Women worst hit as global economic inequality spirals out of control: Oxfam report

As global economic inequality scales unprecedented heights, it's the local workers who get the short end of the stick.
Updated Jan 21, 2020 01:48pm
Sexist economies are fuelling the inequality crisis further by putting the heavy and unequal responsibility of care work on women.—AFP
Sexist economies are fuelling the inequality crisis further by putting the heavy and unequal responsibility of care work on women.—AFP

The international development charity Oxfam published its annual report on global inequality, outlining how the phenomenon is shockingly entrenched and vast, enabling a wealthy elite to accumulate vast fortunes at the expense of ordinary people, particularly women and girls who provide unpaid — and underpaid — care work.

According to the report, the world’s 2,153 billionaires have more wealth than the 4.6 billion people who make up 60 per cent of the planet’s population. With the number of billionaires having doubled in the last decade, our sexist economies are fuelling this inequality crisis further by putting a heavy and disproportionate responsibility of care work on women.

Women do more than three-quarters of all unpaid care work; they often have to work reduced hours or drop out of the workforce because of their care workload. According to the report, across the globe, 42 percent of women of working age cannot get jobs because they are responsible for all the caregiving, compared to just six percent of men.

The report lists recommendations to “close the gap between care workers and the wealthy elite who have profited most from their labour”, from ending extreme wealth to challenging harmful norms and sexist beliefs by building an economy that values what truly matters to society.

Relevance for Pakistan

Speaking to, Country Director Oxfam Pakistan, Muhammad Qazilbash, said, "The global inequality report especially resonates in Pakistan because we see inequality being on the rise. In our country, domestic workers' actual expense and cost of living far exceed the minimum wage they are given. But what's worse is that there is a lack of recognition about this."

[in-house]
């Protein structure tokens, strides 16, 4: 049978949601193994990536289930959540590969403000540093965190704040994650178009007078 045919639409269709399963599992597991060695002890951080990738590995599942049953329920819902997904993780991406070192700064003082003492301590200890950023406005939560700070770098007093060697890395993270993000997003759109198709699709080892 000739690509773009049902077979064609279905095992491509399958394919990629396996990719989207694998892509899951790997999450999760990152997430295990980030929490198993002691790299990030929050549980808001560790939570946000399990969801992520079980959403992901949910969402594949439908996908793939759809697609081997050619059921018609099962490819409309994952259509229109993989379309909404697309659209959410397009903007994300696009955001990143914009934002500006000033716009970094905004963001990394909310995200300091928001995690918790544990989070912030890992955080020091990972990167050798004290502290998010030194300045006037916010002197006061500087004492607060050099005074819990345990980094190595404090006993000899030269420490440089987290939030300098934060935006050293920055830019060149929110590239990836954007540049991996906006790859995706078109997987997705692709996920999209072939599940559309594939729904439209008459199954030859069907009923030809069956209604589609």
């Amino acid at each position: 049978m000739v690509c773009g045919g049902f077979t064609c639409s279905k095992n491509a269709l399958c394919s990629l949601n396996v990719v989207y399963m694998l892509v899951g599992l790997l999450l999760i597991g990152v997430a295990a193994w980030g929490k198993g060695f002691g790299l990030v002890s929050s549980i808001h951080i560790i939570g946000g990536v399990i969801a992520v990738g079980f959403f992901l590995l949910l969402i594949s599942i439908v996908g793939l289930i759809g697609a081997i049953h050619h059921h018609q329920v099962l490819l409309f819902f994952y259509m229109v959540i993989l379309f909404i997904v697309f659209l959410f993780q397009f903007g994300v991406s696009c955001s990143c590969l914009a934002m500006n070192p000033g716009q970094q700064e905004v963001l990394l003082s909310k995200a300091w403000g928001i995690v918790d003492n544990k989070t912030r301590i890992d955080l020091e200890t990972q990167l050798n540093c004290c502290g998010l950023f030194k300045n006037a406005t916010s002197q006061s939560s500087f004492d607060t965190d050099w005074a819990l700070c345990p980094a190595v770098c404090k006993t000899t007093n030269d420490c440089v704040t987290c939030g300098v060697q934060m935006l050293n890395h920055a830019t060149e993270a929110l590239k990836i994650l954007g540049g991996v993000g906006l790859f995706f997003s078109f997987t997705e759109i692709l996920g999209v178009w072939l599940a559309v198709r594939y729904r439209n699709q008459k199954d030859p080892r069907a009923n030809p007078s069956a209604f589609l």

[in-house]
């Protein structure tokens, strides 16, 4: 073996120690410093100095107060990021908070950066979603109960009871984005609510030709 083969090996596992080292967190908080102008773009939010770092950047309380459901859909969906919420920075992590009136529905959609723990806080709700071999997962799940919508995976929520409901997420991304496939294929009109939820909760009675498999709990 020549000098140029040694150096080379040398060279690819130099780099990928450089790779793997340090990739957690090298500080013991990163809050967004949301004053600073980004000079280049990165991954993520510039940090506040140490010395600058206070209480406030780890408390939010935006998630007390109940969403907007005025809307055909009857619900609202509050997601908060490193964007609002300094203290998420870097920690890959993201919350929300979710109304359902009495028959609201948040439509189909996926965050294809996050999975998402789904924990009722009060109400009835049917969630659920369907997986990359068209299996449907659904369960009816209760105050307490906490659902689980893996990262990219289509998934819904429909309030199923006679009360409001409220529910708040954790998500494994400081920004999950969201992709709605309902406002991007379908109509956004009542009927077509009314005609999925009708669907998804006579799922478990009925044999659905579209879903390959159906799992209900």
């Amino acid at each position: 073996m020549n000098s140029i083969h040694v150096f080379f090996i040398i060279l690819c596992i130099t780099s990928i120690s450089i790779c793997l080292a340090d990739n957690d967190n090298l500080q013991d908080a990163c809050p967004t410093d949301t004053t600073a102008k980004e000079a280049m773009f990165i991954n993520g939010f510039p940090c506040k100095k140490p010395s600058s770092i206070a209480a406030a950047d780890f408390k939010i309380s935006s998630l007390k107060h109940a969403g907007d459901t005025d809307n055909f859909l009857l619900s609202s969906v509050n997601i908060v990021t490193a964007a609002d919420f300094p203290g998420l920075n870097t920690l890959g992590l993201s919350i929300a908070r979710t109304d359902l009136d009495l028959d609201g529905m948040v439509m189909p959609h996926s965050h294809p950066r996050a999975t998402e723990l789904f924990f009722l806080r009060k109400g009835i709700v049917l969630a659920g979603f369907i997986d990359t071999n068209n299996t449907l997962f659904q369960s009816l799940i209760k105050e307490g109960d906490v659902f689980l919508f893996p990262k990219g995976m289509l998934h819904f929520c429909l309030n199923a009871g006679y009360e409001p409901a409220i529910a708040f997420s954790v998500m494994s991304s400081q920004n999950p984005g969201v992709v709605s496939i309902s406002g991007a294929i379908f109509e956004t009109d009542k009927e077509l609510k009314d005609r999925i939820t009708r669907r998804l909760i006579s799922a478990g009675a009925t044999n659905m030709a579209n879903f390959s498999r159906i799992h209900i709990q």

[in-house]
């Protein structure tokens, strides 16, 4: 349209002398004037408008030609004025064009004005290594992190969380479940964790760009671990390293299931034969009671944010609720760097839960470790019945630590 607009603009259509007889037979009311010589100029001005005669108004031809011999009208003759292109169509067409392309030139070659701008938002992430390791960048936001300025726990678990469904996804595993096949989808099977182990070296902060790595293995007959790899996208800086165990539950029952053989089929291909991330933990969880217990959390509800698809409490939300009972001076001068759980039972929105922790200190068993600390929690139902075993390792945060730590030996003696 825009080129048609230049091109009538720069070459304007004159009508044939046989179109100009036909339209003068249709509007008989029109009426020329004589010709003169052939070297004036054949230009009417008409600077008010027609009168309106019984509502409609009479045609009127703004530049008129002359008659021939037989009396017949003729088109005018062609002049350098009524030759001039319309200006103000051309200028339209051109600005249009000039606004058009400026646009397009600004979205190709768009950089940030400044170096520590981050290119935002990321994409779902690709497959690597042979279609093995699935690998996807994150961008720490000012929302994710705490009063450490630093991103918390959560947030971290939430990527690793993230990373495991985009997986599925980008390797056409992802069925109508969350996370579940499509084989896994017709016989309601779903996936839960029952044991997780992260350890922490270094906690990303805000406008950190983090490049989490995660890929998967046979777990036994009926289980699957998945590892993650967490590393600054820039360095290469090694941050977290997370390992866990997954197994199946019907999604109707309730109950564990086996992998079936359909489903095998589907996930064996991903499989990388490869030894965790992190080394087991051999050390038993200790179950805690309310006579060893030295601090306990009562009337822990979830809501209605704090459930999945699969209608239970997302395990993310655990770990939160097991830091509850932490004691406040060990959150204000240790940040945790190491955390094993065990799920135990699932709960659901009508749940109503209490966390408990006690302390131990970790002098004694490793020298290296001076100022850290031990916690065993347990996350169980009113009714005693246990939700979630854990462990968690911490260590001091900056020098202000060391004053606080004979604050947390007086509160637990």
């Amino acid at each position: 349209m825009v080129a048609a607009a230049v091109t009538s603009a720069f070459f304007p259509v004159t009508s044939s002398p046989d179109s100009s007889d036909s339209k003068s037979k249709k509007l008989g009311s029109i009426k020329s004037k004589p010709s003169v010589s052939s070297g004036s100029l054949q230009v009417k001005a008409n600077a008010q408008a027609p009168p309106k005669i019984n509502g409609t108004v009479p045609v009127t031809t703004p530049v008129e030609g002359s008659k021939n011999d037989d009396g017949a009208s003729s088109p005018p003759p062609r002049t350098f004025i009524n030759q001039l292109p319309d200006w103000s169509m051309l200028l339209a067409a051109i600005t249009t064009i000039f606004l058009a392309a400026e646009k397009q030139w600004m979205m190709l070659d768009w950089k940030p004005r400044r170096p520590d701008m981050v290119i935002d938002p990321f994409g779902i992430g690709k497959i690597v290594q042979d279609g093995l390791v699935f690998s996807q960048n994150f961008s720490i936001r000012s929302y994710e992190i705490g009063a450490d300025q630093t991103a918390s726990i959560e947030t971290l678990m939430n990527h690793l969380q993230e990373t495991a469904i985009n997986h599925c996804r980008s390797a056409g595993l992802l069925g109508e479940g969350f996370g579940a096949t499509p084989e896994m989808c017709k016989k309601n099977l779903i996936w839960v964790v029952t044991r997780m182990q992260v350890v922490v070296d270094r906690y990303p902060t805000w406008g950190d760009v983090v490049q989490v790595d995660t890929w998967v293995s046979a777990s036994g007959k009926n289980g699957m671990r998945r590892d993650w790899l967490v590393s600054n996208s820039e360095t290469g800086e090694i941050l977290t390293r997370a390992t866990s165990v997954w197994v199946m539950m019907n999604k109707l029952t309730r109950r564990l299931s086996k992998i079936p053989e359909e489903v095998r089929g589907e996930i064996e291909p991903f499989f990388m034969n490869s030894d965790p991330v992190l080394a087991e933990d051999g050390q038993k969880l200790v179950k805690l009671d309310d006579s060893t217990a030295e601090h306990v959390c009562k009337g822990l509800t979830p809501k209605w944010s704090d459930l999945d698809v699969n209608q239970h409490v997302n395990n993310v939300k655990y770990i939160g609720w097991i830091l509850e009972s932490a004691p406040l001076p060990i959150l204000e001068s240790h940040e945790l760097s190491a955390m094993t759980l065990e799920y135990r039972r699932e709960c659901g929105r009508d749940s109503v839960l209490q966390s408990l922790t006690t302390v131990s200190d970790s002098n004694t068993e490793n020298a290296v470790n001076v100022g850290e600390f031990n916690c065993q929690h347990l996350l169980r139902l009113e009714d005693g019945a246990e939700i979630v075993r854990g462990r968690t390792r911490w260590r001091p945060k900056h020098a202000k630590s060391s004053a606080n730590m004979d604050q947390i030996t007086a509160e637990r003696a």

Qazilbash continues, "About 60% of our country's agriculture is dependent on women, but the wages they receive during harvest season is not reflective of the labour and effort they put into their work. Additionally, when they go back home they have to cook, clean and take care of their children. There's an extra burden on them only because they are women."

"The financial provider can concentrate on being productive and getting the pay-cheque because things are sorted at home and they don't have to worry. Sadly, domestic work and the management of the house is not considered 'work' in our society. Here, we don't realise that the actions have value."

"The report's relevance for us is that we need to recognise and acknowledge how we perpetuate economic and gender inequalities. At the same time, we need to learn to value under-appreciated work of domestic labourers, domestic workers and caregivers."

Here are key highlights from Time to Care — Unpaid and underpaid care work and the global inequality crisis:

Billionaires and extreme wealth are signs of a failing economy

Examining the origins of the wealth of the super-rich, and how that wealth is deployed, casts serious doubt on their value to our economy and our society. It also shows how their wealth is built on billions of hours of exploitative underpaid and unpaid care work, which is mainly done by women and people from ethnic minorities.

Analysis shows how, partly as a result of increased monopoly power, returns to rich shareholders have increased dramatically while real wages have barely increased at all. Between 2011 and 2017, average wages in G7 countries grew by 3%, while dividends to wealthy shareholders grew by 31%. Behind corporate power and corporate actions is increasingly the power of super-rich shareholders.

The view from the bottom: All work and no play